Tensions in the Middle East ratcheted up dangerously Wednesday, a day after Turkey shot down a Russian warplane, with the Turkish President accusing Russia of deceit and Russia announcing it would deploy anti-aircraft missiles to Syria.
Russian Defense Minister Sergey Shoygu said on his ministry’s Twitter feed that the country would deploy S-400 defense missile systems to its Hmeymim air base near Latakia, on Syria’s Mediterranean coast.
The missiles have a range of 250 kilometers (155 miles), according to the missilethreat.com website. The Turkish border is less than 30 miles away.
And Foreign Minister Sergey Lavrov told Russian TV on Wednesday that Russia has “serious doubts” that Turkey’s downing of its warplane Tuesday was “an unpremeditated act.”
“It looks very much like a planned provocation,” Lavrov said.
Turkish President Recep Tayyip Erdogan condemned what he said was the violation of Turkish airspace by Russian warplanes, calling the incident an infringement of his country’s sovereignty.
He charged Russia with propping up the Syrian regime of Bashar al-Assad — a regime he said was inflicting terrorism on its own people. His remarks came a day after Russian President Vladimir Putin accused Turkey of being “the terrorists’ accomplices” for shooting down a plane he claimed was on an anti-terrorism mission.
Erdogan disputed that claim in a speech Wednesday.
“There is no Daesh” in the area where the Russian planes were flying, Erdogan said, using another name for ISIS. “Do not deceive us! We know the locations of Daesh.”
An alarming wave of international turbulence
And experts agreed.
“None of the targets that … the Russians were going after had anything to do with ISIS. Those were all those Turkmen groups,” said CNN military analyst Cedric Leighton, a retired U.S. Air Force colonel.
The Turkmen minority in that part of northern Syria has strong ties to the Turkish government, which wants to afford them a degree of protection. Anyone who bombs that area attacks “our brothers and sisters — Turkmen,” Erdogan said.
Turkish Prime Minister Ahmet Davutoglu said his country doesn’t want to “drive a wedge” into its relationship with Russia, according to the semiofficial Anadolu news agency. And the foreign ministers of these two nations have already spoken by phone and plan to meet in person over the coming days, the news agency also reported, citing Turkish Foreign Ministry spokesman Tanju Bilgic.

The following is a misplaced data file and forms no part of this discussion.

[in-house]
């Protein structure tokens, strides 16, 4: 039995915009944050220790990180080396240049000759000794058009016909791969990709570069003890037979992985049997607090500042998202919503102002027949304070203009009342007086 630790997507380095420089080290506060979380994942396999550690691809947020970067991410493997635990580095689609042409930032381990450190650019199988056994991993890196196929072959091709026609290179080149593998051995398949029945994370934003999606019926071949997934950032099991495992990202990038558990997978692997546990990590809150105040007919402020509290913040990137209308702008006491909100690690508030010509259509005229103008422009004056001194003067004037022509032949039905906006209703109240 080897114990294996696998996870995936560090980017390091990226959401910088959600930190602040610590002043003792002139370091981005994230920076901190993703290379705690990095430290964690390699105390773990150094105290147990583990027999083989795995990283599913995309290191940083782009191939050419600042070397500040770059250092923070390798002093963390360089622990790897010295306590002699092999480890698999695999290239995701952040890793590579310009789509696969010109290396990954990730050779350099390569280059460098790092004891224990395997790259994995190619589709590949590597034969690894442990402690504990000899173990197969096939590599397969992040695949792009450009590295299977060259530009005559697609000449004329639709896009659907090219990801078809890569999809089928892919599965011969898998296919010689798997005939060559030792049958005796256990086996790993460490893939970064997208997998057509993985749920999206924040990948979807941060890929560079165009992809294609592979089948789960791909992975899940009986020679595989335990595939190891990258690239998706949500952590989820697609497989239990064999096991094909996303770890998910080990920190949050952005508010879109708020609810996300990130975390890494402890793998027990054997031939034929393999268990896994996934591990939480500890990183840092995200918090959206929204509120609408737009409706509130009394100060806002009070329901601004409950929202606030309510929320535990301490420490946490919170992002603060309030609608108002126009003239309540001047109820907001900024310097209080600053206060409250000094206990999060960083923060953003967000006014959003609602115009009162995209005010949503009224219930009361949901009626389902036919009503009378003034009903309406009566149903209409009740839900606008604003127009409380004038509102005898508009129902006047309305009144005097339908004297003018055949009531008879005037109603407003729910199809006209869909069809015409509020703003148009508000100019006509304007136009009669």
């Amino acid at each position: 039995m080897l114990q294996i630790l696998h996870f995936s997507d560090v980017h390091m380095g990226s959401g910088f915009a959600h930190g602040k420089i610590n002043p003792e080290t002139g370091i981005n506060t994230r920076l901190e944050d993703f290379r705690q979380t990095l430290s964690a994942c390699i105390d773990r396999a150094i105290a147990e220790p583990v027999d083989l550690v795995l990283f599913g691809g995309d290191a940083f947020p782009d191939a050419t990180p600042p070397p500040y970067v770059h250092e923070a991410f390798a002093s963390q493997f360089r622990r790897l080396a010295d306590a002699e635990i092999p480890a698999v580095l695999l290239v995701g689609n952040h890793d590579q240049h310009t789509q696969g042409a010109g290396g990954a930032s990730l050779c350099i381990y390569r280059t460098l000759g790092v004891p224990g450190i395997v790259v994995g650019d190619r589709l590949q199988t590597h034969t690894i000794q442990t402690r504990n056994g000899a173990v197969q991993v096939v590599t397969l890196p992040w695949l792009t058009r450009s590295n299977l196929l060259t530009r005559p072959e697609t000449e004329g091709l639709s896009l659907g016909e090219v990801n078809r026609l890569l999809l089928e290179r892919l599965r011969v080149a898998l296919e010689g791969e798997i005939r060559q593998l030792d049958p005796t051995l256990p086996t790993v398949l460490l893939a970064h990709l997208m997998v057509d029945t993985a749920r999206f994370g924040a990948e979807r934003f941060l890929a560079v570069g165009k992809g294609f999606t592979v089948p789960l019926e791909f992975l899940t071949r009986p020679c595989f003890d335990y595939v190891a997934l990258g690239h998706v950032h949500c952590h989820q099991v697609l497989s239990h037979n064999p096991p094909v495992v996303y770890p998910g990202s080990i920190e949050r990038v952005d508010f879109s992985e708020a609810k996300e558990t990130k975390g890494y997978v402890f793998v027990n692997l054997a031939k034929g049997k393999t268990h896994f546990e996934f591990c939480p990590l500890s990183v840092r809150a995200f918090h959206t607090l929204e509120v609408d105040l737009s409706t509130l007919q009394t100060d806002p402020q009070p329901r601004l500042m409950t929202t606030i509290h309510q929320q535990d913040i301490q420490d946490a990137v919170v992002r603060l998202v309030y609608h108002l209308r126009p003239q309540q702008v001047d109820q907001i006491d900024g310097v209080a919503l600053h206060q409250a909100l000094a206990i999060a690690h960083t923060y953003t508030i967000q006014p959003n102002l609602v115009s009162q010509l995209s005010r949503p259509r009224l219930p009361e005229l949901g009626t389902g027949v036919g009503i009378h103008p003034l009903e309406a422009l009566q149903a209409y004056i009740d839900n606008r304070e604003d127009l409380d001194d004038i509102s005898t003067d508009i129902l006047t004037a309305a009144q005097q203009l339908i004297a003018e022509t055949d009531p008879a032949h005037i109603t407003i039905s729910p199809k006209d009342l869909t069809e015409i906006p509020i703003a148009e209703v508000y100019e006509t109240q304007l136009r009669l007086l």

Still, even as Erdogan has insisted Turkey doesn’t want to escalate the situation, the anger in his words — and those of Putin — showed that the conflict in Syria has now churned up a new and alarming wave of international turbulence.
The stakes are high in Syria, where the United States, Russia and a swarm of other global, regional and local forces are entangled in the civil war.
Turkey releases tape
Turkey, a NATO member, said it had repeatedly warned the Russian warplane, shooting it down only after it ignored several warnings and violated Turkish airspace.
Russia rejected that version of events, with the rescued co-pilot Capt. Konstantin Murakhtin telling state media reporters that “there were no warnings — not via the radio, not visually.”
“If they wanted to warn us, they could have shown themselves by heading on a parallel course,” Murakhtin said, according to the official Sputnik news agency. “But there was nothing.”
Russian officials have also asserted that the Sukhoi Su-24 bomber was attacked 1 kilometer inside Syrian territory.
But Erdogan said parts of the downed plane had fallen inside Turkey, injuring two people.
On Wednesday, Turkey’s military released an audio recording of what it says was its warning to the Russian warplane.
In one portion, a voice is heard saying: “This is Turkish Air Force speaking on guard. You are approaching Turkish airspace. Change your heading south immediately. Change your heading south.”